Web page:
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Bud  WIlliams
Stockmanship Journal
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Cost effectiveness of intensive grazing
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Stockmanship Journal

  Herd Behavior
Making a herd!

     Although cattle are considered a herd animal, we are used to seeing them spread out across a pasture. When cattle spread out like this it is in direct response to the stress we put on them. I have to admit, I discovered this by accident. After experimenting I figured out how to get cattle to stay together and graze as a herd. This has several benefits we don't normally think of. First it reduces selective grazing which helps control weeds. Second, it allows us to control where the cattle graze (without using extra fencing) in order to meet USFS and BLM requirements on grazing riparian areas.
It also allows you to follow grazing plans without utilizing a bunch of extra fencing.


     The picture below
is how we found the cattle the end of a five day stockmanship school on the Rancho Las Damas, in Chihuahua, Mexico. This ranch is a prime example of just how much forage can be made through holistic management. They are running twice as many cows as their neighbors on a third of the land.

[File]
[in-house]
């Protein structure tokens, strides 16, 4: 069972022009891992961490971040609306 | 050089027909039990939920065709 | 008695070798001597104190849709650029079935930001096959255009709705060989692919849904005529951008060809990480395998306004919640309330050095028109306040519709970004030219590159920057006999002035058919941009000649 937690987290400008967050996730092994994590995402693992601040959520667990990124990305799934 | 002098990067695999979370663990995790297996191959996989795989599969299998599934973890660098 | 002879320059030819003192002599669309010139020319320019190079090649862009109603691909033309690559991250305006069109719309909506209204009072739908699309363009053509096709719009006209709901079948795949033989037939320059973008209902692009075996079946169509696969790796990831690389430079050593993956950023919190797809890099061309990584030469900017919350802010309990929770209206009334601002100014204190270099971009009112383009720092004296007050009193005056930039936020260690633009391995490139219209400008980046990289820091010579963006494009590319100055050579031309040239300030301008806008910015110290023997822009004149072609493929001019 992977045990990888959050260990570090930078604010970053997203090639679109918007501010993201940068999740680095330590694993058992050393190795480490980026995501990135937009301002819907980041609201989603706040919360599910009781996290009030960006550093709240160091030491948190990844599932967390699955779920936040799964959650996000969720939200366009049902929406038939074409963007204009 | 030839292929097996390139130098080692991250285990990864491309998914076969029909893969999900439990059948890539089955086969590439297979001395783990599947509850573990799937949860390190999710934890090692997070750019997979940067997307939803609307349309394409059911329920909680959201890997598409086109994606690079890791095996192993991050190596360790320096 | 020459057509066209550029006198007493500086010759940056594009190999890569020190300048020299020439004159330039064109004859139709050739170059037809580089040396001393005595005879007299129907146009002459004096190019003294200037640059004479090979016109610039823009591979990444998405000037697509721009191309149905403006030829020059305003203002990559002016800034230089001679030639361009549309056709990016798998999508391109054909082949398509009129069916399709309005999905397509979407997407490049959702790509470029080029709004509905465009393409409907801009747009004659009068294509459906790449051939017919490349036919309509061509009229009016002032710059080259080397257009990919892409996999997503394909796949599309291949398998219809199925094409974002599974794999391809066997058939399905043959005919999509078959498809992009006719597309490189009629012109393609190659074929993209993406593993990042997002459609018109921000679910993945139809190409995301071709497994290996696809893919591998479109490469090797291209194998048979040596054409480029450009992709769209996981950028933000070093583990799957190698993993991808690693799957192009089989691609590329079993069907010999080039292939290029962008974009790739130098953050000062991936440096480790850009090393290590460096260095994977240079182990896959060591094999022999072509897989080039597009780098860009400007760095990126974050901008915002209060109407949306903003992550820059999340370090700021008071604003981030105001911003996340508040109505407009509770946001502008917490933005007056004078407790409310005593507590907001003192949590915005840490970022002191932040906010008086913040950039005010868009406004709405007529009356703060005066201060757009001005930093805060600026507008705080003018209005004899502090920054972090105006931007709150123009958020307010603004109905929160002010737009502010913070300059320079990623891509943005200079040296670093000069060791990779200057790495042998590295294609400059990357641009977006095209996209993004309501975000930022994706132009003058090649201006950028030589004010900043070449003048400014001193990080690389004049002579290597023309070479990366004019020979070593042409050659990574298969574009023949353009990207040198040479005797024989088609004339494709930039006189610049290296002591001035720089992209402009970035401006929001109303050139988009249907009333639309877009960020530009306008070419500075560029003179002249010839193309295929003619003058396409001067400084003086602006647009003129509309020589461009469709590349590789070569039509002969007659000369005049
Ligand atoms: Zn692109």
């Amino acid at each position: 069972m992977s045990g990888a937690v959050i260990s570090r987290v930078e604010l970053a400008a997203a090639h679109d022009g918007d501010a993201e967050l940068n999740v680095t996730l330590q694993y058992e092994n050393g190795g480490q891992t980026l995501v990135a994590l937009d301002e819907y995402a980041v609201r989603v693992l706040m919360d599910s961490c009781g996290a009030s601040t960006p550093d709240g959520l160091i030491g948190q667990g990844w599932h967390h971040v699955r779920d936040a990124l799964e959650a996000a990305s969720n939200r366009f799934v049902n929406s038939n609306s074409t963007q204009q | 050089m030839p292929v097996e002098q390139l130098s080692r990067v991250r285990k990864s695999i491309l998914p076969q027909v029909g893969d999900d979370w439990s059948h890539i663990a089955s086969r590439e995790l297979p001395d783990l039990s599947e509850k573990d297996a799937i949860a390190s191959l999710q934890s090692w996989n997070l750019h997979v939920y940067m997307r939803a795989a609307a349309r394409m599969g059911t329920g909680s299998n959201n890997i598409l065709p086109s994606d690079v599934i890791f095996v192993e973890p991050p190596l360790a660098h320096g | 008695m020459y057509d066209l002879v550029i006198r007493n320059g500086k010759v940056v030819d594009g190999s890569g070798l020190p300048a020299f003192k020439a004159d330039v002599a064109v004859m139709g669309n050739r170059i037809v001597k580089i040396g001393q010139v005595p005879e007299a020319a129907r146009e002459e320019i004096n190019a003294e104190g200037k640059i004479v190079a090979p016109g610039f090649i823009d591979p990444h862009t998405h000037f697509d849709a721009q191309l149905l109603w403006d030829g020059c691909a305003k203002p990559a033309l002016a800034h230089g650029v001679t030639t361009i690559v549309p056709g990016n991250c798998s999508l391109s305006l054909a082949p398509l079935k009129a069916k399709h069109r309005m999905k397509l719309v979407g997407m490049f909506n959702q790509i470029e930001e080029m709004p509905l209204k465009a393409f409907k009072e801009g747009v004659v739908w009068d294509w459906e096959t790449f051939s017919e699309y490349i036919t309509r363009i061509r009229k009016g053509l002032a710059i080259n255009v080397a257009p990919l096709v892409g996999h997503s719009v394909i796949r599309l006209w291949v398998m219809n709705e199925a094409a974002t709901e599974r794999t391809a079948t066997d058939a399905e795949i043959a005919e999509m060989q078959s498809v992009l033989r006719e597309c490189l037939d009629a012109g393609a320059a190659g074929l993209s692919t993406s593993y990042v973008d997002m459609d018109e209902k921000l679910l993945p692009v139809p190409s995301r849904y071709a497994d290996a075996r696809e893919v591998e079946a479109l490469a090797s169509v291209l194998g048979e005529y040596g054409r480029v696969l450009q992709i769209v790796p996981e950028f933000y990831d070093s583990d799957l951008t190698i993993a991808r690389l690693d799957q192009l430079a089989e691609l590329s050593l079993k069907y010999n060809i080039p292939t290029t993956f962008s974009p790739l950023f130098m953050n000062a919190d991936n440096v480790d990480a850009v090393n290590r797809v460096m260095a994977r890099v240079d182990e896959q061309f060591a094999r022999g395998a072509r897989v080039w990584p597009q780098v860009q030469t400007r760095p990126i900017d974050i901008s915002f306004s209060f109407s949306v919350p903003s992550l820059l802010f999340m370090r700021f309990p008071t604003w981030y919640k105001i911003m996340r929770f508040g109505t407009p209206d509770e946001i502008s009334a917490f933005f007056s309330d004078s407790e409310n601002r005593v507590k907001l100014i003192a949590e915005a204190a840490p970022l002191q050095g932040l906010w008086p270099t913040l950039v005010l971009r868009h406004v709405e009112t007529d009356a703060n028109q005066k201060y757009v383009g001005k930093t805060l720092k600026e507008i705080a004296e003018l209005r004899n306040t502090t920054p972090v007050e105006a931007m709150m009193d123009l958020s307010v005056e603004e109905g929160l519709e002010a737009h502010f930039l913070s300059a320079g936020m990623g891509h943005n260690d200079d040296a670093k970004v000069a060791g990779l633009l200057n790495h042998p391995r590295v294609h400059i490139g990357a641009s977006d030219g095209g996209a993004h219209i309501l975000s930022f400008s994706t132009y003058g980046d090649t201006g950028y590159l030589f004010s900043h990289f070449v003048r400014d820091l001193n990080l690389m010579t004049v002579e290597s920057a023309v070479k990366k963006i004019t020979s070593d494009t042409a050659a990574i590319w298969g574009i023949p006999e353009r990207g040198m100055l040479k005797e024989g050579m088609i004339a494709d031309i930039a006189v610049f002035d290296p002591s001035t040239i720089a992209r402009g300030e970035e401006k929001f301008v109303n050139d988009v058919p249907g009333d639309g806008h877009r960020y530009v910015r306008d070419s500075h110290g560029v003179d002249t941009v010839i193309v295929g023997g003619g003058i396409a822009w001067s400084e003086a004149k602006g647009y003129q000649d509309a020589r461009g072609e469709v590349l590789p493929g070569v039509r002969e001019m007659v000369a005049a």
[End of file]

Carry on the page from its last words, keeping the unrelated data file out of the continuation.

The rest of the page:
The prior evening we set the cattle to graze in this general direction.

They could have spread out across the pasture like "normal" cattle, but instead chose to be grazing this close together. (In case you are wondering about all of the grass, they only had 8 inches at the time this picture was taken, with only 5 inches the year before.)

     Do not confuse this with conventional cattle placement. With conventional placing, cattle will stay in the same area, but be spread out. What I am doing here is allowing the cattle to slow down to a graze rather than actually stopping them. They will continue grazing in the same direction, go to water then come back and continue their grazing patern.  The video below shows the grazing stop and the behavioral changes in the cattle over the course of three days.

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